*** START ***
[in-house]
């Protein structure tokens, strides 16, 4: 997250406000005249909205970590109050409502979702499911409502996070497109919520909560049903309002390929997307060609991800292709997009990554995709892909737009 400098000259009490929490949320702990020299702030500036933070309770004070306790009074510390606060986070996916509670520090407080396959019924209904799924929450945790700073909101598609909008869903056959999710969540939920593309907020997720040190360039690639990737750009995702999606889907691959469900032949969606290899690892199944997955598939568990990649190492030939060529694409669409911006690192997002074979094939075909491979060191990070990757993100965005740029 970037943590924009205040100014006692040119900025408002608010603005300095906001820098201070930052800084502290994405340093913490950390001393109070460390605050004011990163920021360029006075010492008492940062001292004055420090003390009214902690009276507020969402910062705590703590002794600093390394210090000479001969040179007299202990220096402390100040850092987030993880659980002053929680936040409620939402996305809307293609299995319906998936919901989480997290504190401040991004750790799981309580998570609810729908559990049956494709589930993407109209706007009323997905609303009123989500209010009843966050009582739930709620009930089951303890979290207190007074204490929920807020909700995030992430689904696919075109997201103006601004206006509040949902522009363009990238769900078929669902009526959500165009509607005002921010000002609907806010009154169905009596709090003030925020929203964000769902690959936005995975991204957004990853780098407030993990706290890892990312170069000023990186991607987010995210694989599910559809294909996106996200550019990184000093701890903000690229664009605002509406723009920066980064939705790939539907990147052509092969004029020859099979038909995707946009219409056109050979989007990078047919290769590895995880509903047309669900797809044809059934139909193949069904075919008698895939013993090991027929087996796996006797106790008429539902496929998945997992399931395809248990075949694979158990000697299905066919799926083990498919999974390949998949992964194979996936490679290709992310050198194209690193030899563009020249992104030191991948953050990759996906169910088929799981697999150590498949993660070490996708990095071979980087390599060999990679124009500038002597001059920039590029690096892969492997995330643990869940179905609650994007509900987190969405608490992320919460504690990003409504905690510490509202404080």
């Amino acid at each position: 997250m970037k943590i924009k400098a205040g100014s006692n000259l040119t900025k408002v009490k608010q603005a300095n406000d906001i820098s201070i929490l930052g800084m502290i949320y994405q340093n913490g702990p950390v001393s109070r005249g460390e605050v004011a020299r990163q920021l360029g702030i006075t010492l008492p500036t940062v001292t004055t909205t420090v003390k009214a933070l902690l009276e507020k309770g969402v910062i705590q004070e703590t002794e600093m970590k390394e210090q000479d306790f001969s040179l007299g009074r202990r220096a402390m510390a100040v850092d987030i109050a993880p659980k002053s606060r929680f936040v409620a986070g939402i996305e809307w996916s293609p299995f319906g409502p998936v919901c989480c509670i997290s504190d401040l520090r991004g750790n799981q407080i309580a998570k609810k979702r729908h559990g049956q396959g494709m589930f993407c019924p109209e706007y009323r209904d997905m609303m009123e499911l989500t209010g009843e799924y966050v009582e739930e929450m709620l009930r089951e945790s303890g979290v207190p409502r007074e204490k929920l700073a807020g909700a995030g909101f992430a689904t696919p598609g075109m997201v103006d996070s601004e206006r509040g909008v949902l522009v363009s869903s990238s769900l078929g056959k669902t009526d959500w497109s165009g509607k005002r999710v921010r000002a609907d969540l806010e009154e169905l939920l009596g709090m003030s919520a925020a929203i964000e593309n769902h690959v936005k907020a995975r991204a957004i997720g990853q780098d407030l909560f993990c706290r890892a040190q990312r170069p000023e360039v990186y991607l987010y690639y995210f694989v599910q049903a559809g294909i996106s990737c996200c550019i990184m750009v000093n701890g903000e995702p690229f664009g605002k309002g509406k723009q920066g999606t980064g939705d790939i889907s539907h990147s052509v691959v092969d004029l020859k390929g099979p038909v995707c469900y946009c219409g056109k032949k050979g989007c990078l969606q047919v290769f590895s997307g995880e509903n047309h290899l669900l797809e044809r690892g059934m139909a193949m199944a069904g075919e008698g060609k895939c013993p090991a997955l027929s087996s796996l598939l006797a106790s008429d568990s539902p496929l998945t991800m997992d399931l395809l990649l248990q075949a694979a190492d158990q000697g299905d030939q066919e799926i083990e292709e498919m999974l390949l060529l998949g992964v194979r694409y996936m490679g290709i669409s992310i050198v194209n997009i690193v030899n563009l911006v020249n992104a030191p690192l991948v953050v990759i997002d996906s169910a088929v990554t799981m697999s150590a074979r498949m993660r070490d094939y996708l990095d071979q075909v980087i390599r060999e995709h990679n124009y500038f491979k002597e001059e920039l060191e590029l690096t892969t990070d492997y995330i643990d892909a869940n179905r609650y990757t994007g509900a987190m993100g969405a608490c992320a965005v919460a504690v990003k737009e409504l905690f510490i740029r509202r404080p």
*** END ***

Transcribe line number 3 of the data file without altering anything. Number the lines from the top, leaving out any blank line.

């Amino acid at each position: 997250m970037k943590i924009k400098a205040g100014s006692n000259l040119t900025k408002v009490k608010q603005a300095n406000d906001i820098s201070i929490l930052g800084m502290i949320y994405q340093n913490g702990p950390v001393s109070r005249g460390e605050v004011a020299r990163q920021l360029g702030i006075t010492l008492p500036t940062v001292t004055t909205t420090v003390k009214a933070l902690l009276e507020k309770g969402v910062i705590q004070e703590t002794e600093m970590k390394e210090q000479d306790f001969s040179l007299g009074r202990r220096a402390m510390a100040v850092d987030i109050a993880p659980k002053s606060r929680f936040v409620a986070g939402i996305e809307w996916s293609p299995f319906g409502p998936v919901c989480c509670i997290s504190d401040l520090r991004g750790n799981q407080i309580a998570k609810k979702r729908h559990g049956q396959g494709m589930f993407c019924p109209e706007y009323r209904d997905m609303m009123e499911l989500t209010g009843e799924y966050v009582e739930e929450m709620l009930r089951e945790s303890g979290v207190p409502r007074e204490k929920l700073a807020g909700a995030g909101f992430a689904t696919p598609g075109m997201v103006d996070s601004e206006r509040g909008v949902l522009v363009s869903s990238s769900l078929g056959k669902t009526d959500w497109s165009g509607k005002r999710v921010r000002a609907d969540l806010e009154e169905l939920l009596g709090m003030s919520a925020a929203i964000e593309n769902h690959v936005k907020a995975r991204a957004i997720g990853q780098d407030l909560f993990c706290r890892a040190q990312r170069p000023e360039v990186y991607l987010y690639y995210f694989v599910q049903a559809g294909i996106s990737c996200c550019i990184m750009v000093n701890g903000e995702p690229f664009g605002k309002g509406k723009q920066g999606t980064g939705d790939i889907s539907h990147s052509v691959v092969d004029l020859k390929g099979p038909v995707c469900y946009c219409g056109k032949k050979g989007c990078l969606q047919v290769f590895s997307g995880e509903n047309h290899l669900l797809e044809r690892g059934m139909a193949m199944a069904g075919e008698g060609k895939c013993p090991a997955l027929s087996s796996l598939l006797a106790s008429d568990s539902p496929l998945t991800m997992d399931l395809l990649l248990q075949a694979a190492d158990q000697g299905d030939q066919e799926i083990e292709e498919m999974l390949l060529l998949g992964v194979r694409y996936m490679g290709i669409s992310i050198v194209n997009i690193v030899n563009l911006v020249n992104a030191p690192l991948v953050v990759i997002d996906s169910a088929v990554t799981m697999s150590a074979r498949m993660r070490d094939y996708l990095d071979q075909v980087i390599r060999e995709h990679n124009y500038f491979k002597e001059e920039l060191e590029l690096t892969t990070d492997y995330i643990d892909a869940n179905r609650y990757t994007g509900a987190m993100g969405a608490c992320a965005v919460a504690v990003k737009e409504l905690f510490i740029r509202r404080p």